There are key HIV prevention measures that have been proven to be the most effective for people who use drugs. For people who inject drugs, needle and syringe programmes (NSP) are the most effective intervention. For people who inject opioids, the provision of opioid substitution therapy (OST) is also critical. For all people who use drugs, condom programmes are the most effective measure for preventing the sexual transmission of HIV.
It is concerning that these proven HIV prevention measures – also known as harm reduction measures – have come under threat by recent suggestions that abstinence-based drug dependence treatment is an alternative strategy for preventing HIV transmission among people who use drugs. Such suggestions are not supported by evidence and undermine basic HIV prevention messages. Abstinence- and harm reduction-based strategies are not competing alternatives – both are mutually supporting elements of a comprehensive response to drug dependence, which includes HIV prevention.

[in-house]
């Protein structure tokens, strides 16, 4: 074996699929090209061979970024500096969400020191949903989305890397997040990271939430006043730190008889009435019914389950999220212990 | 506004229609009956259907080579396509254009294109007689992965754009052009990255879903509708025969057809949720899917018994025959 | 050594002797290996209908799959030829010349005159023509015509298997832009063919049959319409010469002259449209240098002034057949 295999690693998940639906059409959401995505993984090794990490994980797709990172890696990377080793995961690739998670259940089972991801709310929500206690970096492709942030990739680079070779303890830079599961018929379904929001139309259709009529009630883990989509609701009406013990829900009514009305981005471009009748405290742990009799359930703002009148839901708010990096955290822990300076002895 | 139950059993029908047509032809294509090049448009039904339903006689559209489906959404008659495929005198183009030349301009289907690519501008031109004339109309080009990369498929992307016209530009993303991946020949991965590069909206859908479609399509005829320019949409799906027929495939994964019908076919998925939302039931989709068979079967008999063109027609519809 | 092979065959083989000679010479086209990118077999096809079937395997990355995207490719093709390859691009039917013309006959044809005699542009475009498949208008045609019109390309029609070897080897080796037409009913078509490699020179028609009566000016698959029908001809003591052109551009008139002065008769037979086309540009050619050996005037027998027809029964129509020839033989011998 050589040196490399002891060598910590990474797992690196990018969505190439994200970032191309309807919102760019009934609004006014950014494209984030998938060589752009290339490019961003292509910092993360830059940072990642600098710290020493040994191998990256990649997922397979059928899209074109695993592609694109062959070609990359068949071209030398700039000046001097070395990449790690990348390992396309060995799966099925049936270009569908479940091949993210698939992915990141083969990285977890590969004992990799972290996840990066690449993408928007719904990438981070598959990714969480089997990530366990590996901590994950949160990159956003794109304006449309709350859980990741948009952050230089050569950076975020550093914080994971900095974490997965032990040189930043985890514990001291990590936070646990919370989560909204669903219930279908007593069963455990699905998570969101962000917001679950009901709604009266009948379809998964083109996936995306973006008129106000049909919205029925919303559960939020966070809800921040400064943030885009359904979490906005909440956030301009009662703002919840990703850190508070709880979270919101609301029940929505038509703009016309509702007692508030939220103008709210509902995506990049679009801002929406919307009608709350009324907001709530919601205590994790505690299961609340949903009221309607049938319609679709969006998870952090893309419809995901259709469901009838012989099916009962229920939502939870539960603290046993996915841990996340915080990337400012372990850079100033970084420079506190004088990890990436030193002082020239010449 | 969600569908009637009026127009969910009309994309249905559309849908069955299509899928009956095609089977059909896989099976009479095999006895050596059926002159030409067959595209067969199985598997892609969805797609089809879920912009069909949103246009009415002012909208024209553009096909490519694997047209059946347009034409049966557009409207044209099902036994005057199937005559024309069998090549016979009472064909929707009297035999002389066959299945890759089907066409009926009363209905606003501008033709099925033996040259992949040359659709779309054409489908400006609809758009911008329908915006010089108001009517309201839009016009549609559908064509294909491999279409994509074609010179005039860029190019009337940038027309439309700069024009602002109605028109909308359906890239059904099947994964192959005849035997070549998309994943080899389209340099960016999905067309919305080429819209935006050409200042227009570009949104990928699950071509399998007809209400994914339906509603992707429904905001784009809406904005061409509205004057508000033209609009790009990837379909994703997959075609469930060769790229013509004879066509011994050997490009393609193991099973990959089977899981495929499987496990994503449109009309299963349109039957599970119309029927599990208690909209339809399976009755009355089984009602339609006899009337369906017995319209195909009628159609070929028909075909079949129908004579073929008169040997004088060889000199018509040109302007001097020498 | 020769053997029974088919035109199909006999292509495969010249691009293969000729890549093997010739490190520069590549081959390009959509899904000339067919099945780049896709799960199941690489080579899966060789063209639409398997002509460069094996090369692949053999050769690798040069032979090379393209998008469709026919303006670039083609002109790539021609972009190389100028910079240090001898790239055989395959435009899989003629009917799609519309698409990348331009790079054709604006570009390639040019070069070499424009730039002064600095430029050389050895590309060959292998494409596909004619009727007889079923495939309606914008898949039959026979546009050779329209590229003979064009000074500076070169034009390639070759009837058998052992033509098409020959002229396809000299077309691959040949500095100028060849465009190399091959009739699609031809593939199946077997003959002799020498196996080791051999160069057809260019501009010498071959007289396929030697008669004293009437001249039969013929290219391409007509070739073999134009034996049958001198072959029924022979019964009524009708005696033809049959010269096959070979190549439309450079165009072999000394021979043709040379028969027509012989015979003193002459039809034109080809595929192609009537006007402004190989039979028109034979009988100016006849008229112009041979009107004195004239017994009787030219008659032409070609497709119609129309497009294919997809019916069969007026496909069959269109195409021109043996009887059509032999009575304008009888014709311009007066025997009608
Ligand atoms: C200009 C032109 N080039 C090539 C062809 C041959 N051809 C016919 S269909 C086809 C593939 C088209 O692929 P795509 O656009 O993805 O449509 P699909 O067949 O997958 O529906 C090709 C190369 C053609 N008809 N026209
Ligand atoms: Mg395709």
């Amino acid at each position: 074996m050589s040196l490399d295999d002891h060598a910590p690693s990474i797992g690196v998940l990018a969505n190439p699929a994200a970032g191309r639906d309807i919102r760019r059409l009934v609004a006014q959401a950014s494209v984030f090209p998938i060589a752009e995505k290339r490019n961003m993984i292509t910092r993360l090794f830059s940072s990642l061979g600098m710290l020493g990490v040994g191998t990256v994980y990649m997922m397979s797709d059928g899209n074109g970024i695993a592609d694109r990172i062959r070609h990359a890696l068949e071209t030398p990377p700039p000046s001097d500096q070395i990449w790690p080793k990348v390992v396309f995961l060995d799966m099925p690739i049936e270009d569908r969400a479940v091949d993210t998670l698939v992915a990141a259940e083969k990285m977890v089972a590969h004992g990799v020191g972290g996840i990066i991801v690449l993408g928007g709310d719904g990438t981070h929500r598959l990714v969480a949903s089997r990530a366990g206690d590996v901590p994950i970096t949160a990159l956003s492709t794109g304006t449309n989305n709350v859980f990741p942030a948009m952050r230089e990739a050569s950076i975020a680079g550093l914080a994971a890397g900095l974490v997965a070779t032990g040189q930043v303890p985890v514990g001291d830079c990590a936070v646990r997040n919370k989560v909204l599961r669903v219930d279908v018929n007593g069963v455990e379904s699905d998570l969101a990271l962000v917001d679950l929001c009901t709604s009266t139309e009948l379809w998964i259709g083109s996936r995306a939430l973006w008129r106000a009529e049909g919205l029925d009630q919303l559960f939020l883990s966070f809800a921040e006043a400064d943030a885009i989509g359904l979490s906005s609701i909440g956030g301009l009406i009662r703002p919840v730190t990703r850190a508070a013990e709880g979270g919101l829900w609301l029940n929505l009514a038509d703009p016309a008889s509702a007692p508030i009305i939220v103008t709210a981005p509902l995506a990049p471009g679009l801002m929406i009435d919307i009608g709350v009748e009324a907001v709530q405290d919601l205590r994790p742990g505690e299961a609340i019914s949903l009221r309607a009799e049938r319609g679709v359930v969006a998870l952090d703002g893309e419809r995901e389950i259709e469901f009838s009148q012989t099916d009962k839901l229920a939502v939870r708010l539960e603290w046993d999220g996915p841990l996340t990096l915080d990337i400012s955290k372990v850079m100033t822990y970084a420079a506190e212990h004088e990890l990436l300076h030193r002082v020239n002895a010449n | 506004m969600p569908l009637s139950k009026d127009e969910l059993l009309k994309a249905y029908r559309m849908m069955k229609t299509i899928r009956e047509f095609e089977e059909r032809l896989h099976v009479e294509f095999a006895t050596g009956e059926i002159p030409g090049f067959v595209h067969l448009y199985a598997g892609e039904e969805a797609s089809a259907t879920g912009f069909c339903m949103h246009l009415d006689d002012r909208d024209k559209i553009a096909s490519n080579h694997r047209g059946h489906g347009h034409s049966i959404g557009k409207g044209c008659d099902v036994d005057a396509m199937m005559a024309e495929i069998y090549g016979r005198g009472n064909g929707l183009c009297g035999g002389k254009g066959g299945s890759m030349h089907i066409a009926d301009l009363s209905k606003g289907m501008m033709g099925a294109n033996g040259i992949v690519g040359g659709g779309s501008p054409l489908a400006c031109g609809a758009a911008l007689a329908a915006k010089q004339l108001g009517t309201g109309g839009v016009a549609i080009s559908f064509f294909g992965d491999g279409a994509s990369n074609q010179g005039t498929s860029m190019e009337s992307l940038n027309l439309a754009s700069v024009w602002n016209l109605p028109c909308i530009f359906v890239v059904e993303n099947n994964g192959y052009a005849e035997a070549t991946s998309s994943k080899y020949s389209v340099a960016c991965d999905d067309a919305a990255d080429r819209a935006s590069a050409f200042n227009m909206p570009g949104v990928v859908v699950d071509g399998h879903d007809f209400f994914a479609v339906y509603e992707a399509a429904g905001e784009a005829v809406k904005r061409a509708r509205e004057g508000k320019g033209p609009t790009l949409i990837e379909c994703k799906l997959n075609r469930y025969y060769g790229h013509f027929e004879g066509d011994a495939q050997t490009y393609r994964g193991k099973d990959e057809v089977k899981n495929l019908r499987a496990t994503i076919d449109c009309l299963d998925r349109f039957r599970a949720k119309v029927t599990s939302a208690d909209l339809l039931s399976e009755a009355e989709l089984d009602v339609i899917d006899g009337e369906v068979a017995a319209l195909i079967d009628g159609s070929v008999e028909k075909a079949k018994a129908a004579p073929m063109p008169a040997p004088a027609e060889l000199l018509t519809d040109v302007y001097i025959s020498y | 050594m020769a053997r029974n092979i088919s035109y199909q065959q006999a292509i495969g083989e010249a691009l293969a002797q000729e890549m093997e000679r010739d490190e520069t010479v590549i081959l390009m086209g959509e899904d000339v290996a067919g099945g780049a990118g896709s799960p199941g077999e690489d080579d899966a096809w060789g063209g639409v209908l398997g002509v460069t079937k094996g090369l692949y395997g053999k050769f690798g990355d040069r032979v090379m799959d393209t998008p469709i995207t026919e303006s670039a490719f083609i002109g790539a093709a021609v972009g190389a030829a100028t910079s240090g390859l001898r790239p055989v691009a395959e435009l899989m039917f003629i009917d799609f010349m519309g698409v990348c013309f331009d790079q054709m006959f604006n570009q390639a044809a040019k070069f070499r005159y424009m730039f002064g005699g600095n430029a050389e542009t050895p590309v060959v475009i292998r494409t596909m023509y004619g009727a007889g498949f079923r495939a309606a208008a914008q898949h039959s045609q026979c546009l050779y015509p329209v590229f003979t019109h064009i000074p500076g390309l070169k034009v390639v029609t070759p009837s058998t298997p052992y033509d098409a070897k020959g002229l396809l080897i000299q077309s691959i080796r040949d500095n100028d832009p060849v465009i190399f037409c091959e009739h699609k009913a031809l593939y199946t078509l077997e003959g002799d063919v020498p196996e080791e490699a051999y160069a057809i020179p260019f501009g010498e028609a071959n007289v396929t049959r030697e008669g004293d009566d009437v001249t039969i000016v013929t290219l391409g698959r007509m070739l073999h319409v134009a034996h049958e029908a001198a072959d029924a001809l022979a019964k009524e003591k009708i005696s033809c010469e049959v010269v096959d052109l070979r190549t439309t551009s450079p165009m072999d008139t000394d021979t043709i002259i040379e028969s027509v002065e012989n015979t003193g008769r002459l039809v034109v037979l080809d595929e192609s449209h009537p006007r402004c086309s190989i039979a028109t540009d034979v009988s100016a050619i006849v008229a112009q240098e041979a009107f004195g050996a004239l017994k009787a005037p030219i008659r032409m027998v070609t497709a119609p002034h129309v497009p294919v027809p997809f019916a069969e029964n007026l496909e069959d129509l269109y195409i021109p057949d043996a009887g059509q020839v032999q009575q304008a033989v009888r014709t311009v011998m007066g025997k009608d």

The UNODC, as the lead co-sponsor with UNAIDS for HIV prevention amongst people who use drugs, must clearly promote evidence-based measures to address the HIV epidemic. The expansion of abstinence-oriented treatment at the expense of harm reduction measures must not be promoted as an alternative strategy for preventing HIV.
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